A representation is an object which stands for another so that an experience of the former affords us a knowledge of the latter. There are three essential conditions to which every representation must conform. It must in the first place like any other object have qualities independent of its meaning. It is only through a knowledge of these that we acquire any information concerning the object it represents. Thus, the word ‘man’ as printed, has three letters; these letters have certain shapes, and are black. I term such characters, the material qualities of the representation. In the 2nd place a representation must have a real causal connection with its object. If a weathercock indicates the direction of the wind it is because the wind really turns it round. If the portrait of a man of a past generation tells me how he looked it is because his appearance really determined the appearance of the picture by a train of causation, acting through the mind of the painter. If a prediction is trustworthy it is because those antecedents of which the predicted event is the necessary consequence had a real effect in producing the prediction. In the third place, every representation addresses itself to a mind. It is only in so far as it does this that it is a representation. The idea of the representation itself excites in the mind another idea and in order that it may do this it is necessary that some principle of association between the two ideas should already be established in that mind. These three conditions serve to define the nature of a representation.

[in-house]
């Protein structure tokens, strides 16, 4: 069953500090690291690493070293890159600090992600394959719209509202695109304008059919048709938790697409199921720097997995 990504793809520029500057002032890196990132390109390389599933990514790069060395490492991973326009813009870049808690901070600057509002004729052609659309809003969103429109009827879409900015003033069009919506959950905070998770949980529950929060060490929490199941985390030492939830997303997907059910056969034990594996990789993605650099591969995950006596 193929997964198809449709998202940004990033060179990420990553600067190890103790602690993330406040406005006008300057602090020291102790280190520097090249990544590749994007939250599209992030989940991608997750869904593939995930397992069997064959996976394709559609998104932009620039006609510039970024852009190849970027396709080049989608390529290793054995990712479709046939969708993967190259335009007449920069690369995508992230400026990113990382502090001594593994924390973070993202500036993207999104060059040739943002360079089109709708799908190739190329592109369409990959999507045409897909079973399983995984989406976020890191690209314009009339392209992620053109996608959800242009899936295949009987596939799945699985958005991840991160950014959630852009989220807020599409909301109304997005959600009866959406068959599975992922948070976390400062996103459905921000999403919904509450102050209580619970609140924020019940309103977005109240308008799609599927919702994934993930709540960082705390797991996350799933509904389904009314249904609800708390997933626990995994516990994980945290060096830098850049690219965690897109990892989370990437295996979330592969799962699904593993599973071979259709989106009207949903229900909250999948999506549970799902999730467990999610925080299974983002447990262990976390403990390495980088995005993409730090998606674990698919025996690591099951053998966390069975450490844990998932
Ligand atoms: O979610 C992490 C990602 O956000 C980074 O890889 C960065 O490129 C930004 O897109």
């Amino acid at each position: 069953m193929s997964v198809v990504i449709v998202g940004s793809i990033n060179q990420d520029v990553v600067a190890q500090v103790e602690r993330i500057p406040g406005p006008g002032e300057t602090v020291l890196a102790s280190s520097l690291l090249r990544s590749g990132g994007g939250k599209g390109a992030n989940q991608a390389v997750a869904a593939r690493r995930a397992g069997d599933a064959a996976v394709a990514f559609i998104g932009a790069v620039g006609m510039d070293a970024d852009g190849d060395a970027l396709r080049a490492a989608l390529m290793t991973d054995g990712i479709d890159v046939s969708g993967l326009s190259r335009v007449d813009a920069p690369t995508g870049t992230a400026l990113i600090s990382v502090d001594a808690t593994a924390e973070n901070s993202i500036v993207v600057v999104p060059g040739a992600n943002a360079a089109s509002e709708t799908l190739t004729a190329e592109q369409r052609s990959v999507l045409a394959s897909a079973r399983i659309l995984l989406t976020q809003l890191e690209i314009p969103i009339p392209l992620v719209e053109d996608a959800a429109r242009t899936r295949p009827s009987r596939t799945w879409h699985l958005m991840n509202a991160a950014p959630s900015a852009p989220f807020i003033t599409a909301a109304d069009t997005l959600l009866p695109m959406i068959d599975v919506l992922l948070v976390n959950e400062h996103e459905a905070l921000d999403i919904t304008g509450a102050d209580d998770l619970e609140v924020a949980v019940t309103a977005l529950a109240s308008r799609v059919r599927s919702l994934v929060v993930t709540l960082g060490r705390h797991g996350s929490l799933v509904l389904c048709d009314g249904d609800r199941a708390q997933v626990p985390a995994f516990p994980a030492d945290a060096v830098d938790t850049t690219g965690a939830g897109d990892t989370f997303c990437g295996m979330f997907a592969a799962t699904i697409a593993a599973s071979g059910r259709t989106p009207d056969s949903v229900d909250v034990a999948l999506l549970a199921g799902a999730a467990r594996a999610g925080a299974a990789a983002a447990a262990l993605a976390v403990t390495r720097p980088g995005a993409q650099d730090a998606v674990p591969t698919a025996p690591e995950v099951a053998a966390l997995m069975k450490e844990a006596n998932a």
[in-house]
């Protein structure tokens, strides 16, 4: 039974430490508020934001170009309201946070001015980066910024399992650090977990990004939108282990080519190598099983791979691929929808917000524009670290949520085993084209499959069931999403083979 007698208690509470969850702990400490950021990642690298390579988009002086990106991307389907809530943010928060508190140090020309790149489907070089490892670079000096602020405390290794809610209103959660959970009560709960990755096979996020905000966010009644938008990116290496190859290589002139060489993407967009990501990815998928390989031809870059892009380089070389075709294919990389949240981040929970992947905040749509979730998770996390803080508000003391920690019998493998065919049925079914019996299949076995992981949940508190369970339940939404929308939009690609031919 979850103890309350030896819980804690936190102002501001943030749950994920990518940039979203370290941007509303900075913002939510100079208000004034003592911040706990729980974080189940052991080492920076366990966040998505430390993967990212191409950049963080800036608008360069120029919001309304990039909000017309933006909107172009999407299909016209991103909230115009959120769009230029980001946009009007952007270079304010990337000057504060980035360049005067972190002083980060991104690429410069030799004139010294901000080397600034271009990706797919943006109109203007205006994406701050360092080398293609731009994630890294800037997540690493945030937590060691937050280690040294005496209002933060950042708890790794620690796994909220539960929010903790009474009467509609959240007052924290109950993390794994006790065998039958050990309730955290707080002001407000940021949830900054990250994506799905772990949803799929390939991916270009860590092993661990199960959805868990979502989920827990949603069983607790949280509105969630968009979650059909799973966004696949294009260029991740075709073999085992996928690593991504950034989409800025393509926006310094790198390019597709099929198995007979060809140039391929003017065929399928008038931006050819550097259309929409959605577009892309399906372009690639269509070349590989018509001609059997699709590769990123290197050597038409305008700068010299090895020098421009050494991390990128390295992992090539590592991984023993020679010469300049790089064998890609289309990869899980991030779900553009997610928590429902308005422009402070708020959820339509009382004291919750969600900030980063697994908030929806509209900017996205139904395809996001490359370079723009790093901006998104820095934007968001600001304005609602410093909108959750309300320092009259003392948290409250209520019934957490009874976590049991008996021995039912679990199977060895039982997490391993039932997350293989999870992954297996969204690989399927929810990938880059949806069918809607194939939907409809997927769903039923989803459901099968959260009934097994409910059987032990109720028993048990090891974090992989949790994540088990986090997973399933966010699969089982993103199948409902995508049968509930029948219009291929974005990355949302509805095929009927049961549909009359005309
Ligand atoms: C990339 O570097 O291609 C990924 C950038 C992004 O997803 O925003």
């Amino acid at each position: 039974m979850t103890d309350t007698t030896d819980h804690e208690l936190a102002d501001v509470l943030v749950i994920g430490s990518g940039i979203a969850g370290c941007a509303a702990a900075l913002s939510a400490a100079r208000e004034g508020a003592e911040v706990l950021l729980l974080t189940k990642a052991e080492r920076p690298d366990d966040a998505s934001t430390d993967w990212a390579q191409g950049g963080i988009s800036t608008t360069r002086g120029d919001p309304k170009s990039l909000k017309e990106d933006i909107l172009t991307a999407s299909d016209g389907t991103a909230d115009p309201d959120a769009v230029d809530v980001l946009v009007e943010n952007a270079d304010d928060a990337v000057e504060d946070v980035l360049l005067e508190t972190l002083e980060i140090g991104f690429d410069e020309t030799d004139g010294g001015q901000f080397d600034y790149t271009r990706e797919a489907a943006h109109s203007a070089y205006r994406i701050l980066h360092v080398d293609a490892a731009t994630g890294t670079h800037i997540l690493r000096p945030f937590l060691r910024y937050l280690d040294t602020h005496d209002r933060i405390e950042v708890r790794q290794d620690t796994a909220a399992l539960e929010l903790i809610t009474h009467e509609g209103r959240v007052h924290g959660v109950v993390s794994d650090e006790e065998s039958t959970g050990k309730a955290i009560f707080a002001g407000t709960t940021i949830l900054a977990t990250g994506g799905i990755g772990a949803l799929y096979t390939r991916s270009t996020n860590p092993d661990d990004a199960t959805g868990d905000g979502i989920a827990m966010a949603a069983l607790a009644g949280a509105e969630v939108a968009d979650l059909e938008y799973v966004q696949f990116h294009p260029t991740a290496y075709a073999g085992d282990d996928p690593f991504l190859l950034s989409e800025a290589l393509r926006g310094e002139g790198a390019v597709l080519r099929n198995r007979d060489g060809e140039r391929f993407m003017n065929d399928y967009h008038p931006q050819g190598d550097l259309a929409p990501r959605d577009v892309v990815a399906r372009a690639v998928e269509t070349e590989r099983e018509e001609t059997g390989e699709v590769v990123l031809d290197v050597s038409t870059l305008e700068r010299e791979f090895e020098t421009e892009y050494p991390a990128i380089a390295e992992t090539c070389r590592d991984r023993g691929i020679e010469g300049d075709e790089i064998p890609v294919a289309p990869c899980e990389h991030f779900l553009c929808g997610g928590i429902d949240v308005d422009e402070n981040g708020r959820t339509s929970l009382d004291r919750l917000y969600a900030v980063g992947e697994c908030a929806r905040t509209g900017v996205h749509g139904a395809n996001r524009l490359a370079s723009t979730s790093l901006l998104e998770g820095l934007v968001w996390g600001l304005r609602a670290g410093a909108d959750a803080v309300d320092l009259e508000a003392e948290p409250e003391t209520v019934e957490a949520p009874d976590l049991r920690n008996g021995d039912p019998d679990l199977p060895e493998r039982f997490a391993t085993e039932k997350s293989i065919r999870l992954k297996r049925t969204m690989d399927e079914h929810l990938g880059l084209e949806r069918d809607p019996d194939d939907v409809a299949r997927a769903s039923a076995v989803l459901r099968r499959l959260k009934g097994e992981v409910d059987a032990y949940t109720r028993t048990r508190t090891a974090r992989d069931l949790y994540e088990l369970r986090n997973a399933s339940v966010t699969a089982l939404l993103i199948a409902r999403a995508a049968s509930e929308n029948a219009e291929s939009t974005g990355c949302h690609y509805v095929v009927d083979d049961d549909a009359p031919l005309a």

Every idea is a representation.